David Bourget (Western Ontario)
David Chalmers (ANU, NYU)
Rafael De Clercq
Ezio Di Nucci
Jonathan Jenkins Ichikawa
Jack Alan Reynolds
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Minds and Machines 17 (3):345-351 (2007)
In their historical overview of cognitive science, Bechtel, Abraham- son and Graham (1999) describe the ﬁeld as expanding in focus be- ginning in the mid-1980s. The ﬁeld had spent the previous 25 years on internalist, high-level GOFAI (“good old fashioned artiﬁcial intelli- gence” [Haugeland 1985]), and was ﬁnally moving “outwards into the environment and downards into the brain” (Bechtel et al, 1999, p.75). One important force behind the downward movement was Patricia Churchland’s Neurophilosophy (1986). This book began a movement bearing its name, one that truly came of age in 1999 when Kath- leen Akins won a million-dollar fellowship to begin the McDonnell Project in Philosophy and the Neurosciences. The McDonnell Project put neurophilosophy at the forefront of philosophy of mind and cogni- tive science, yielding proliferating articles, conferences, special journal issues and books. In two major new books, neurophilosophers Patricia Churchland (2002) and John Bickle (2003) clearly feel this newfound prominence: Churchland mocks those who do not apply ﬁndings in neuroscience to philosophical problems as “no-brainers”; Bickle mocks anyone with traditional philosophical concerns, including “naturalistic philosophers of mind” and other neurophilosophers
|Keywords||Computer Science Systems Theory, Control Interdisciplinary Studies Philosophy of Mind Artificial Intelligence|
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References found in this work BETA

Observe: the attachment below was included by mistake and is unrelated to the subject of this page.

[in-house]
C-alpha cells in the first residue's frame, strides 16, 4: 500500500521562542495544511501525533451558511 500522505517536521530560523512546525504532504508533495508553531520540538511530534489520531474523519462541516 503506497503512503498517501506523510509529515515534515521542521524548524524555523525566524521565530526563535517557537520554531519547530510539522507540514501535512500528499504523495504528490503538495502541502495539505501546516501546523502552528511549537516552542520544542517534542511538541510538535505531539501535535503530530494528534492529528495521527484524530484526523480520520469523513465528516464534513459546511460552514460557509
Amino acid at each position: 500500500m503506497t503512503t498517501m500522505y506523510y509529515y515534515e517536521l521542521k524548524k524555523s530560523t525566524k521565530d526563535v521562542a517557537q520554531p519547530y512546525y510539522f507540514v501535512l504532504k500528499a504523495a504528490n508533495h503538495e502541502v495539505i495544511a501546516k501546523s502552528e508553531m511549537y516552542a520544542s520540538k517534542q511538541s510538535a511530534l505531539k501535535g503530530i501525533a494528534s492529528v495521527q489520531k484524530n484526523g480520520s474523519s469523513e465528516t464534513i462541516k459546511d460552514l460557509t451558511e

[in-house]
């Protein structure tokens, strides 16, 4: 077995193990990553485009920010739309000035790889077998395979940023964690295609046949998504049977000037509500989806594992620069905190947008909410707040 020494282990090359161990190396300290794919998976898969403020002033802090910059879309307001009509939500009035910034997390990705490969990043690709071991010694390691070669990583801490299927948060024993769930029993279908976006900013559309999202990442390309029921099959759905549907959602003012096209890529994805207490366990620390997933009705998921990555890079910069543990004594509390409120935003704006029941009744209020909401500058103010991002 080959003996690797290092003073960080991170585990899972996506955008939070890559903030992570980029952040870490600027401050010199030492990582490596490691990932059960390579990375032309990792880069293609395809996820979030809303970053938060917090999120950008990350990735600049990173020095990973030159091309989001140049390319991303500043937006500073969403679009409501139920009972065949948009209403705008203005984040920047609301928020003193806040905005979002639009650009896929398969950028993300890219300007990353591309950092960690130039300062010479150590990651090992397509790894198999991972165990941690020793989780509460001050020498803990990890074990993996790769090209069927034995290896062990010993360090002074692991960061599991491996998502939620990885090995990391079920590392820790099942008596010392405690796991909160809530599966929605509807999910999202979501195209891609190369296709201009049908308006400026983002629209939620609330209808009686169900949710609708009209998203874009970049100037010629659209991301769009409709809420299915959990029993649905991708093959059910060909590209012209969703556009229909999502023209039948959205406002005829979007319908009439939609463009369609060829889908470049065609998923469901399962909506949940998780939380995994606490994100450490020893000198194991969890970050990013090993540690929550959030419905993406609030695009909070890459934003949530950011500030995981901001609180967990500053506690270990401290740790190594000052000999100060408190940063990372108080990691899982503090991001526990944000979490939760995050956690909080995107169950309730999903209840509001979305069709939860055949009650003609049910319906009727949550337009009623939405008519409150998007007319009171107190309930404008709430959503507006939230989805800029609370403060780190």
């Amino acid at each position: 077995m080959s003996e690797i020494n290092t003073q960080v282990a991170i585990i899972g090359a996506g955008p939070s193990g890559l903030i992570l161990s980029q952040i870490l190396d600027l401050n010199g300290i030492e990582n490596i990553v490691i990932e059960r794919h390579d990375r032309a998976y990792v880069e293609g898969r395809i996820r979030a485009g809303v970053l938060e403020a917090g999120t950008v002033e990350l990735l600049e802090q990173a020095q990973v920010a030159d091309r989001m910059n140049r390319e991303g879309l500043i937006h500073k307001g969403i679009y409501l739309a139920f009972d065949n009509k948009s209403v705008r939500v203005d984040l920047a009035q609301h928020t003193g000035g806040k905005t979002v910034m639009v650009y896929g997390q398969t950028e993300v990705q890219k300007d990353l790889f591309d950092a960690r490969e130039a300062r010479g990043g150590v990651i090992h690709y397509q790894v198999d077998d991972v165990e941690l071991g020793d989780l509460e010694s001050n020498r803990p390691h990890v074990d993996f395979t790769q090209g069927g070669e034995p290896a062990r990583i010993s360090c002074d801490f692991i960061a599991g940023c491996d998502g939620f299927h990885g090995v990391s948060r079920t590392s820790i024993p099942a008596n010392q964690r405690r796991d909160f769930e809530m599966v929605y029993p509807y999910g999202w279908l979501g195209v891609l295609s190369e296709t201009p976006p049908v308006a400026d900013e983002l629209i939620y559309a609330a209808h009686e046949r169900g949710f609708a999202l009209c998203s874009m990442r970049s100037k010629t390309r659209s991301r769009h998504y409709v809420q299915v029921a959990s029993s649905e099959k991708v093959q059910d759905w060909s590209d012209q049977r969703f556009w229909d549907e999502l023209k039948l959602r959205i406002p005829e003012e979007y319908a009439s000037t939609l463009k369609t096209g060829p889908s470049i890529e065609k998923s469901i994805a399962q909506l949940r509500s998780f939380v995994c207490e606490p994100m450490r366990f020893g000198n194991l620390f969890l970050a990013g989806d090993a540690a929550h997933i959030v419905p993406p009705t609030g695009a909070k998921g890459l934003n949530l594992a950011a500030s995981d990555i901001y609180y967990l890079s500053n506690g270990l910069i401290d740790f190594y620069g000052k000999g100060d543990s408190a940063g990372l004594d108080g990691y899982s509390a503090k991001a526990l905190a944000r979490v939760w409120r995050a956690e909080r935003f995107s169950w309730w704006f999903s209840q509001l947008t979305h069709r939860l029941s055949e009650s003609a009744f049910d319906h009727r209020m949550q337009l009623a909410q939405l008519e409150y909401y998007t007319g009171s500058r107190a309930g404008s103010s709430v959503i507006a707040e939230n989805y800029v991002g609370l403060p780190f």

Francisco Varela, Evan Thompson & Eleanor Rosch (1991). The Embodied Mind: Cognitive Science and Human Experience. MIT Press.
David Morris, E. Thelen & L. B. Smith (1997). A Dynamic Systems Approach to the Development of Cognition and Action. International Studies in the Philosophy of Science 11 (2).
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Citations of this work BETA
Sean Allen-Hermanson (2013). Superdupersizing the Mind: Extended Cognition and the Persistence of Cognitive Bloat. Philosophical Studies 164 (3):791-806.
Reza Zamani (2010). An Object-Oriented View on Problem Representation as a Search-Efficiency Facet: Minds Vs. Machines. [REVIEW] Minds and Machines 20 (1):103-117.
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A. Smith (1986). Brain-Mind Philosophy. Inquiry 29 (June):203-15.
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Patricia S. Churchland (1986). Neurophilosophy: Toward A Unified Science of the Mind-Brain. MIT Press.
Martin Sereno (1986). A Program for the Neurobiology of Mind. Inquiry 29 (June):217-240.
John Bickle, Pete Mandik & Anthony Landreth, The Philosophy of Neuroscience. Stanford Encyclopedia of Philosophy.
Patricia S. Churchland (1986). Replies to Comments to Symposium on Patricia Smith Churchland's Neurophilosophy. Inquiry 29 (June):241-272.
Gunther S. Stent (1990). The Poverty of Neurophilosophy. Journal of Medicine and Philosophy 15 (5):539-557.
John Bickle (1997). From Sensory Neuroscience to Neurophilosophy: Reflections on Llinas and Churchland's Mind-Brain Continuum. Philosophical Psychology 10 (4):523-530.
Paul M. Churchland (2007). Neurophilosophy at Work. Cambridge University Press.
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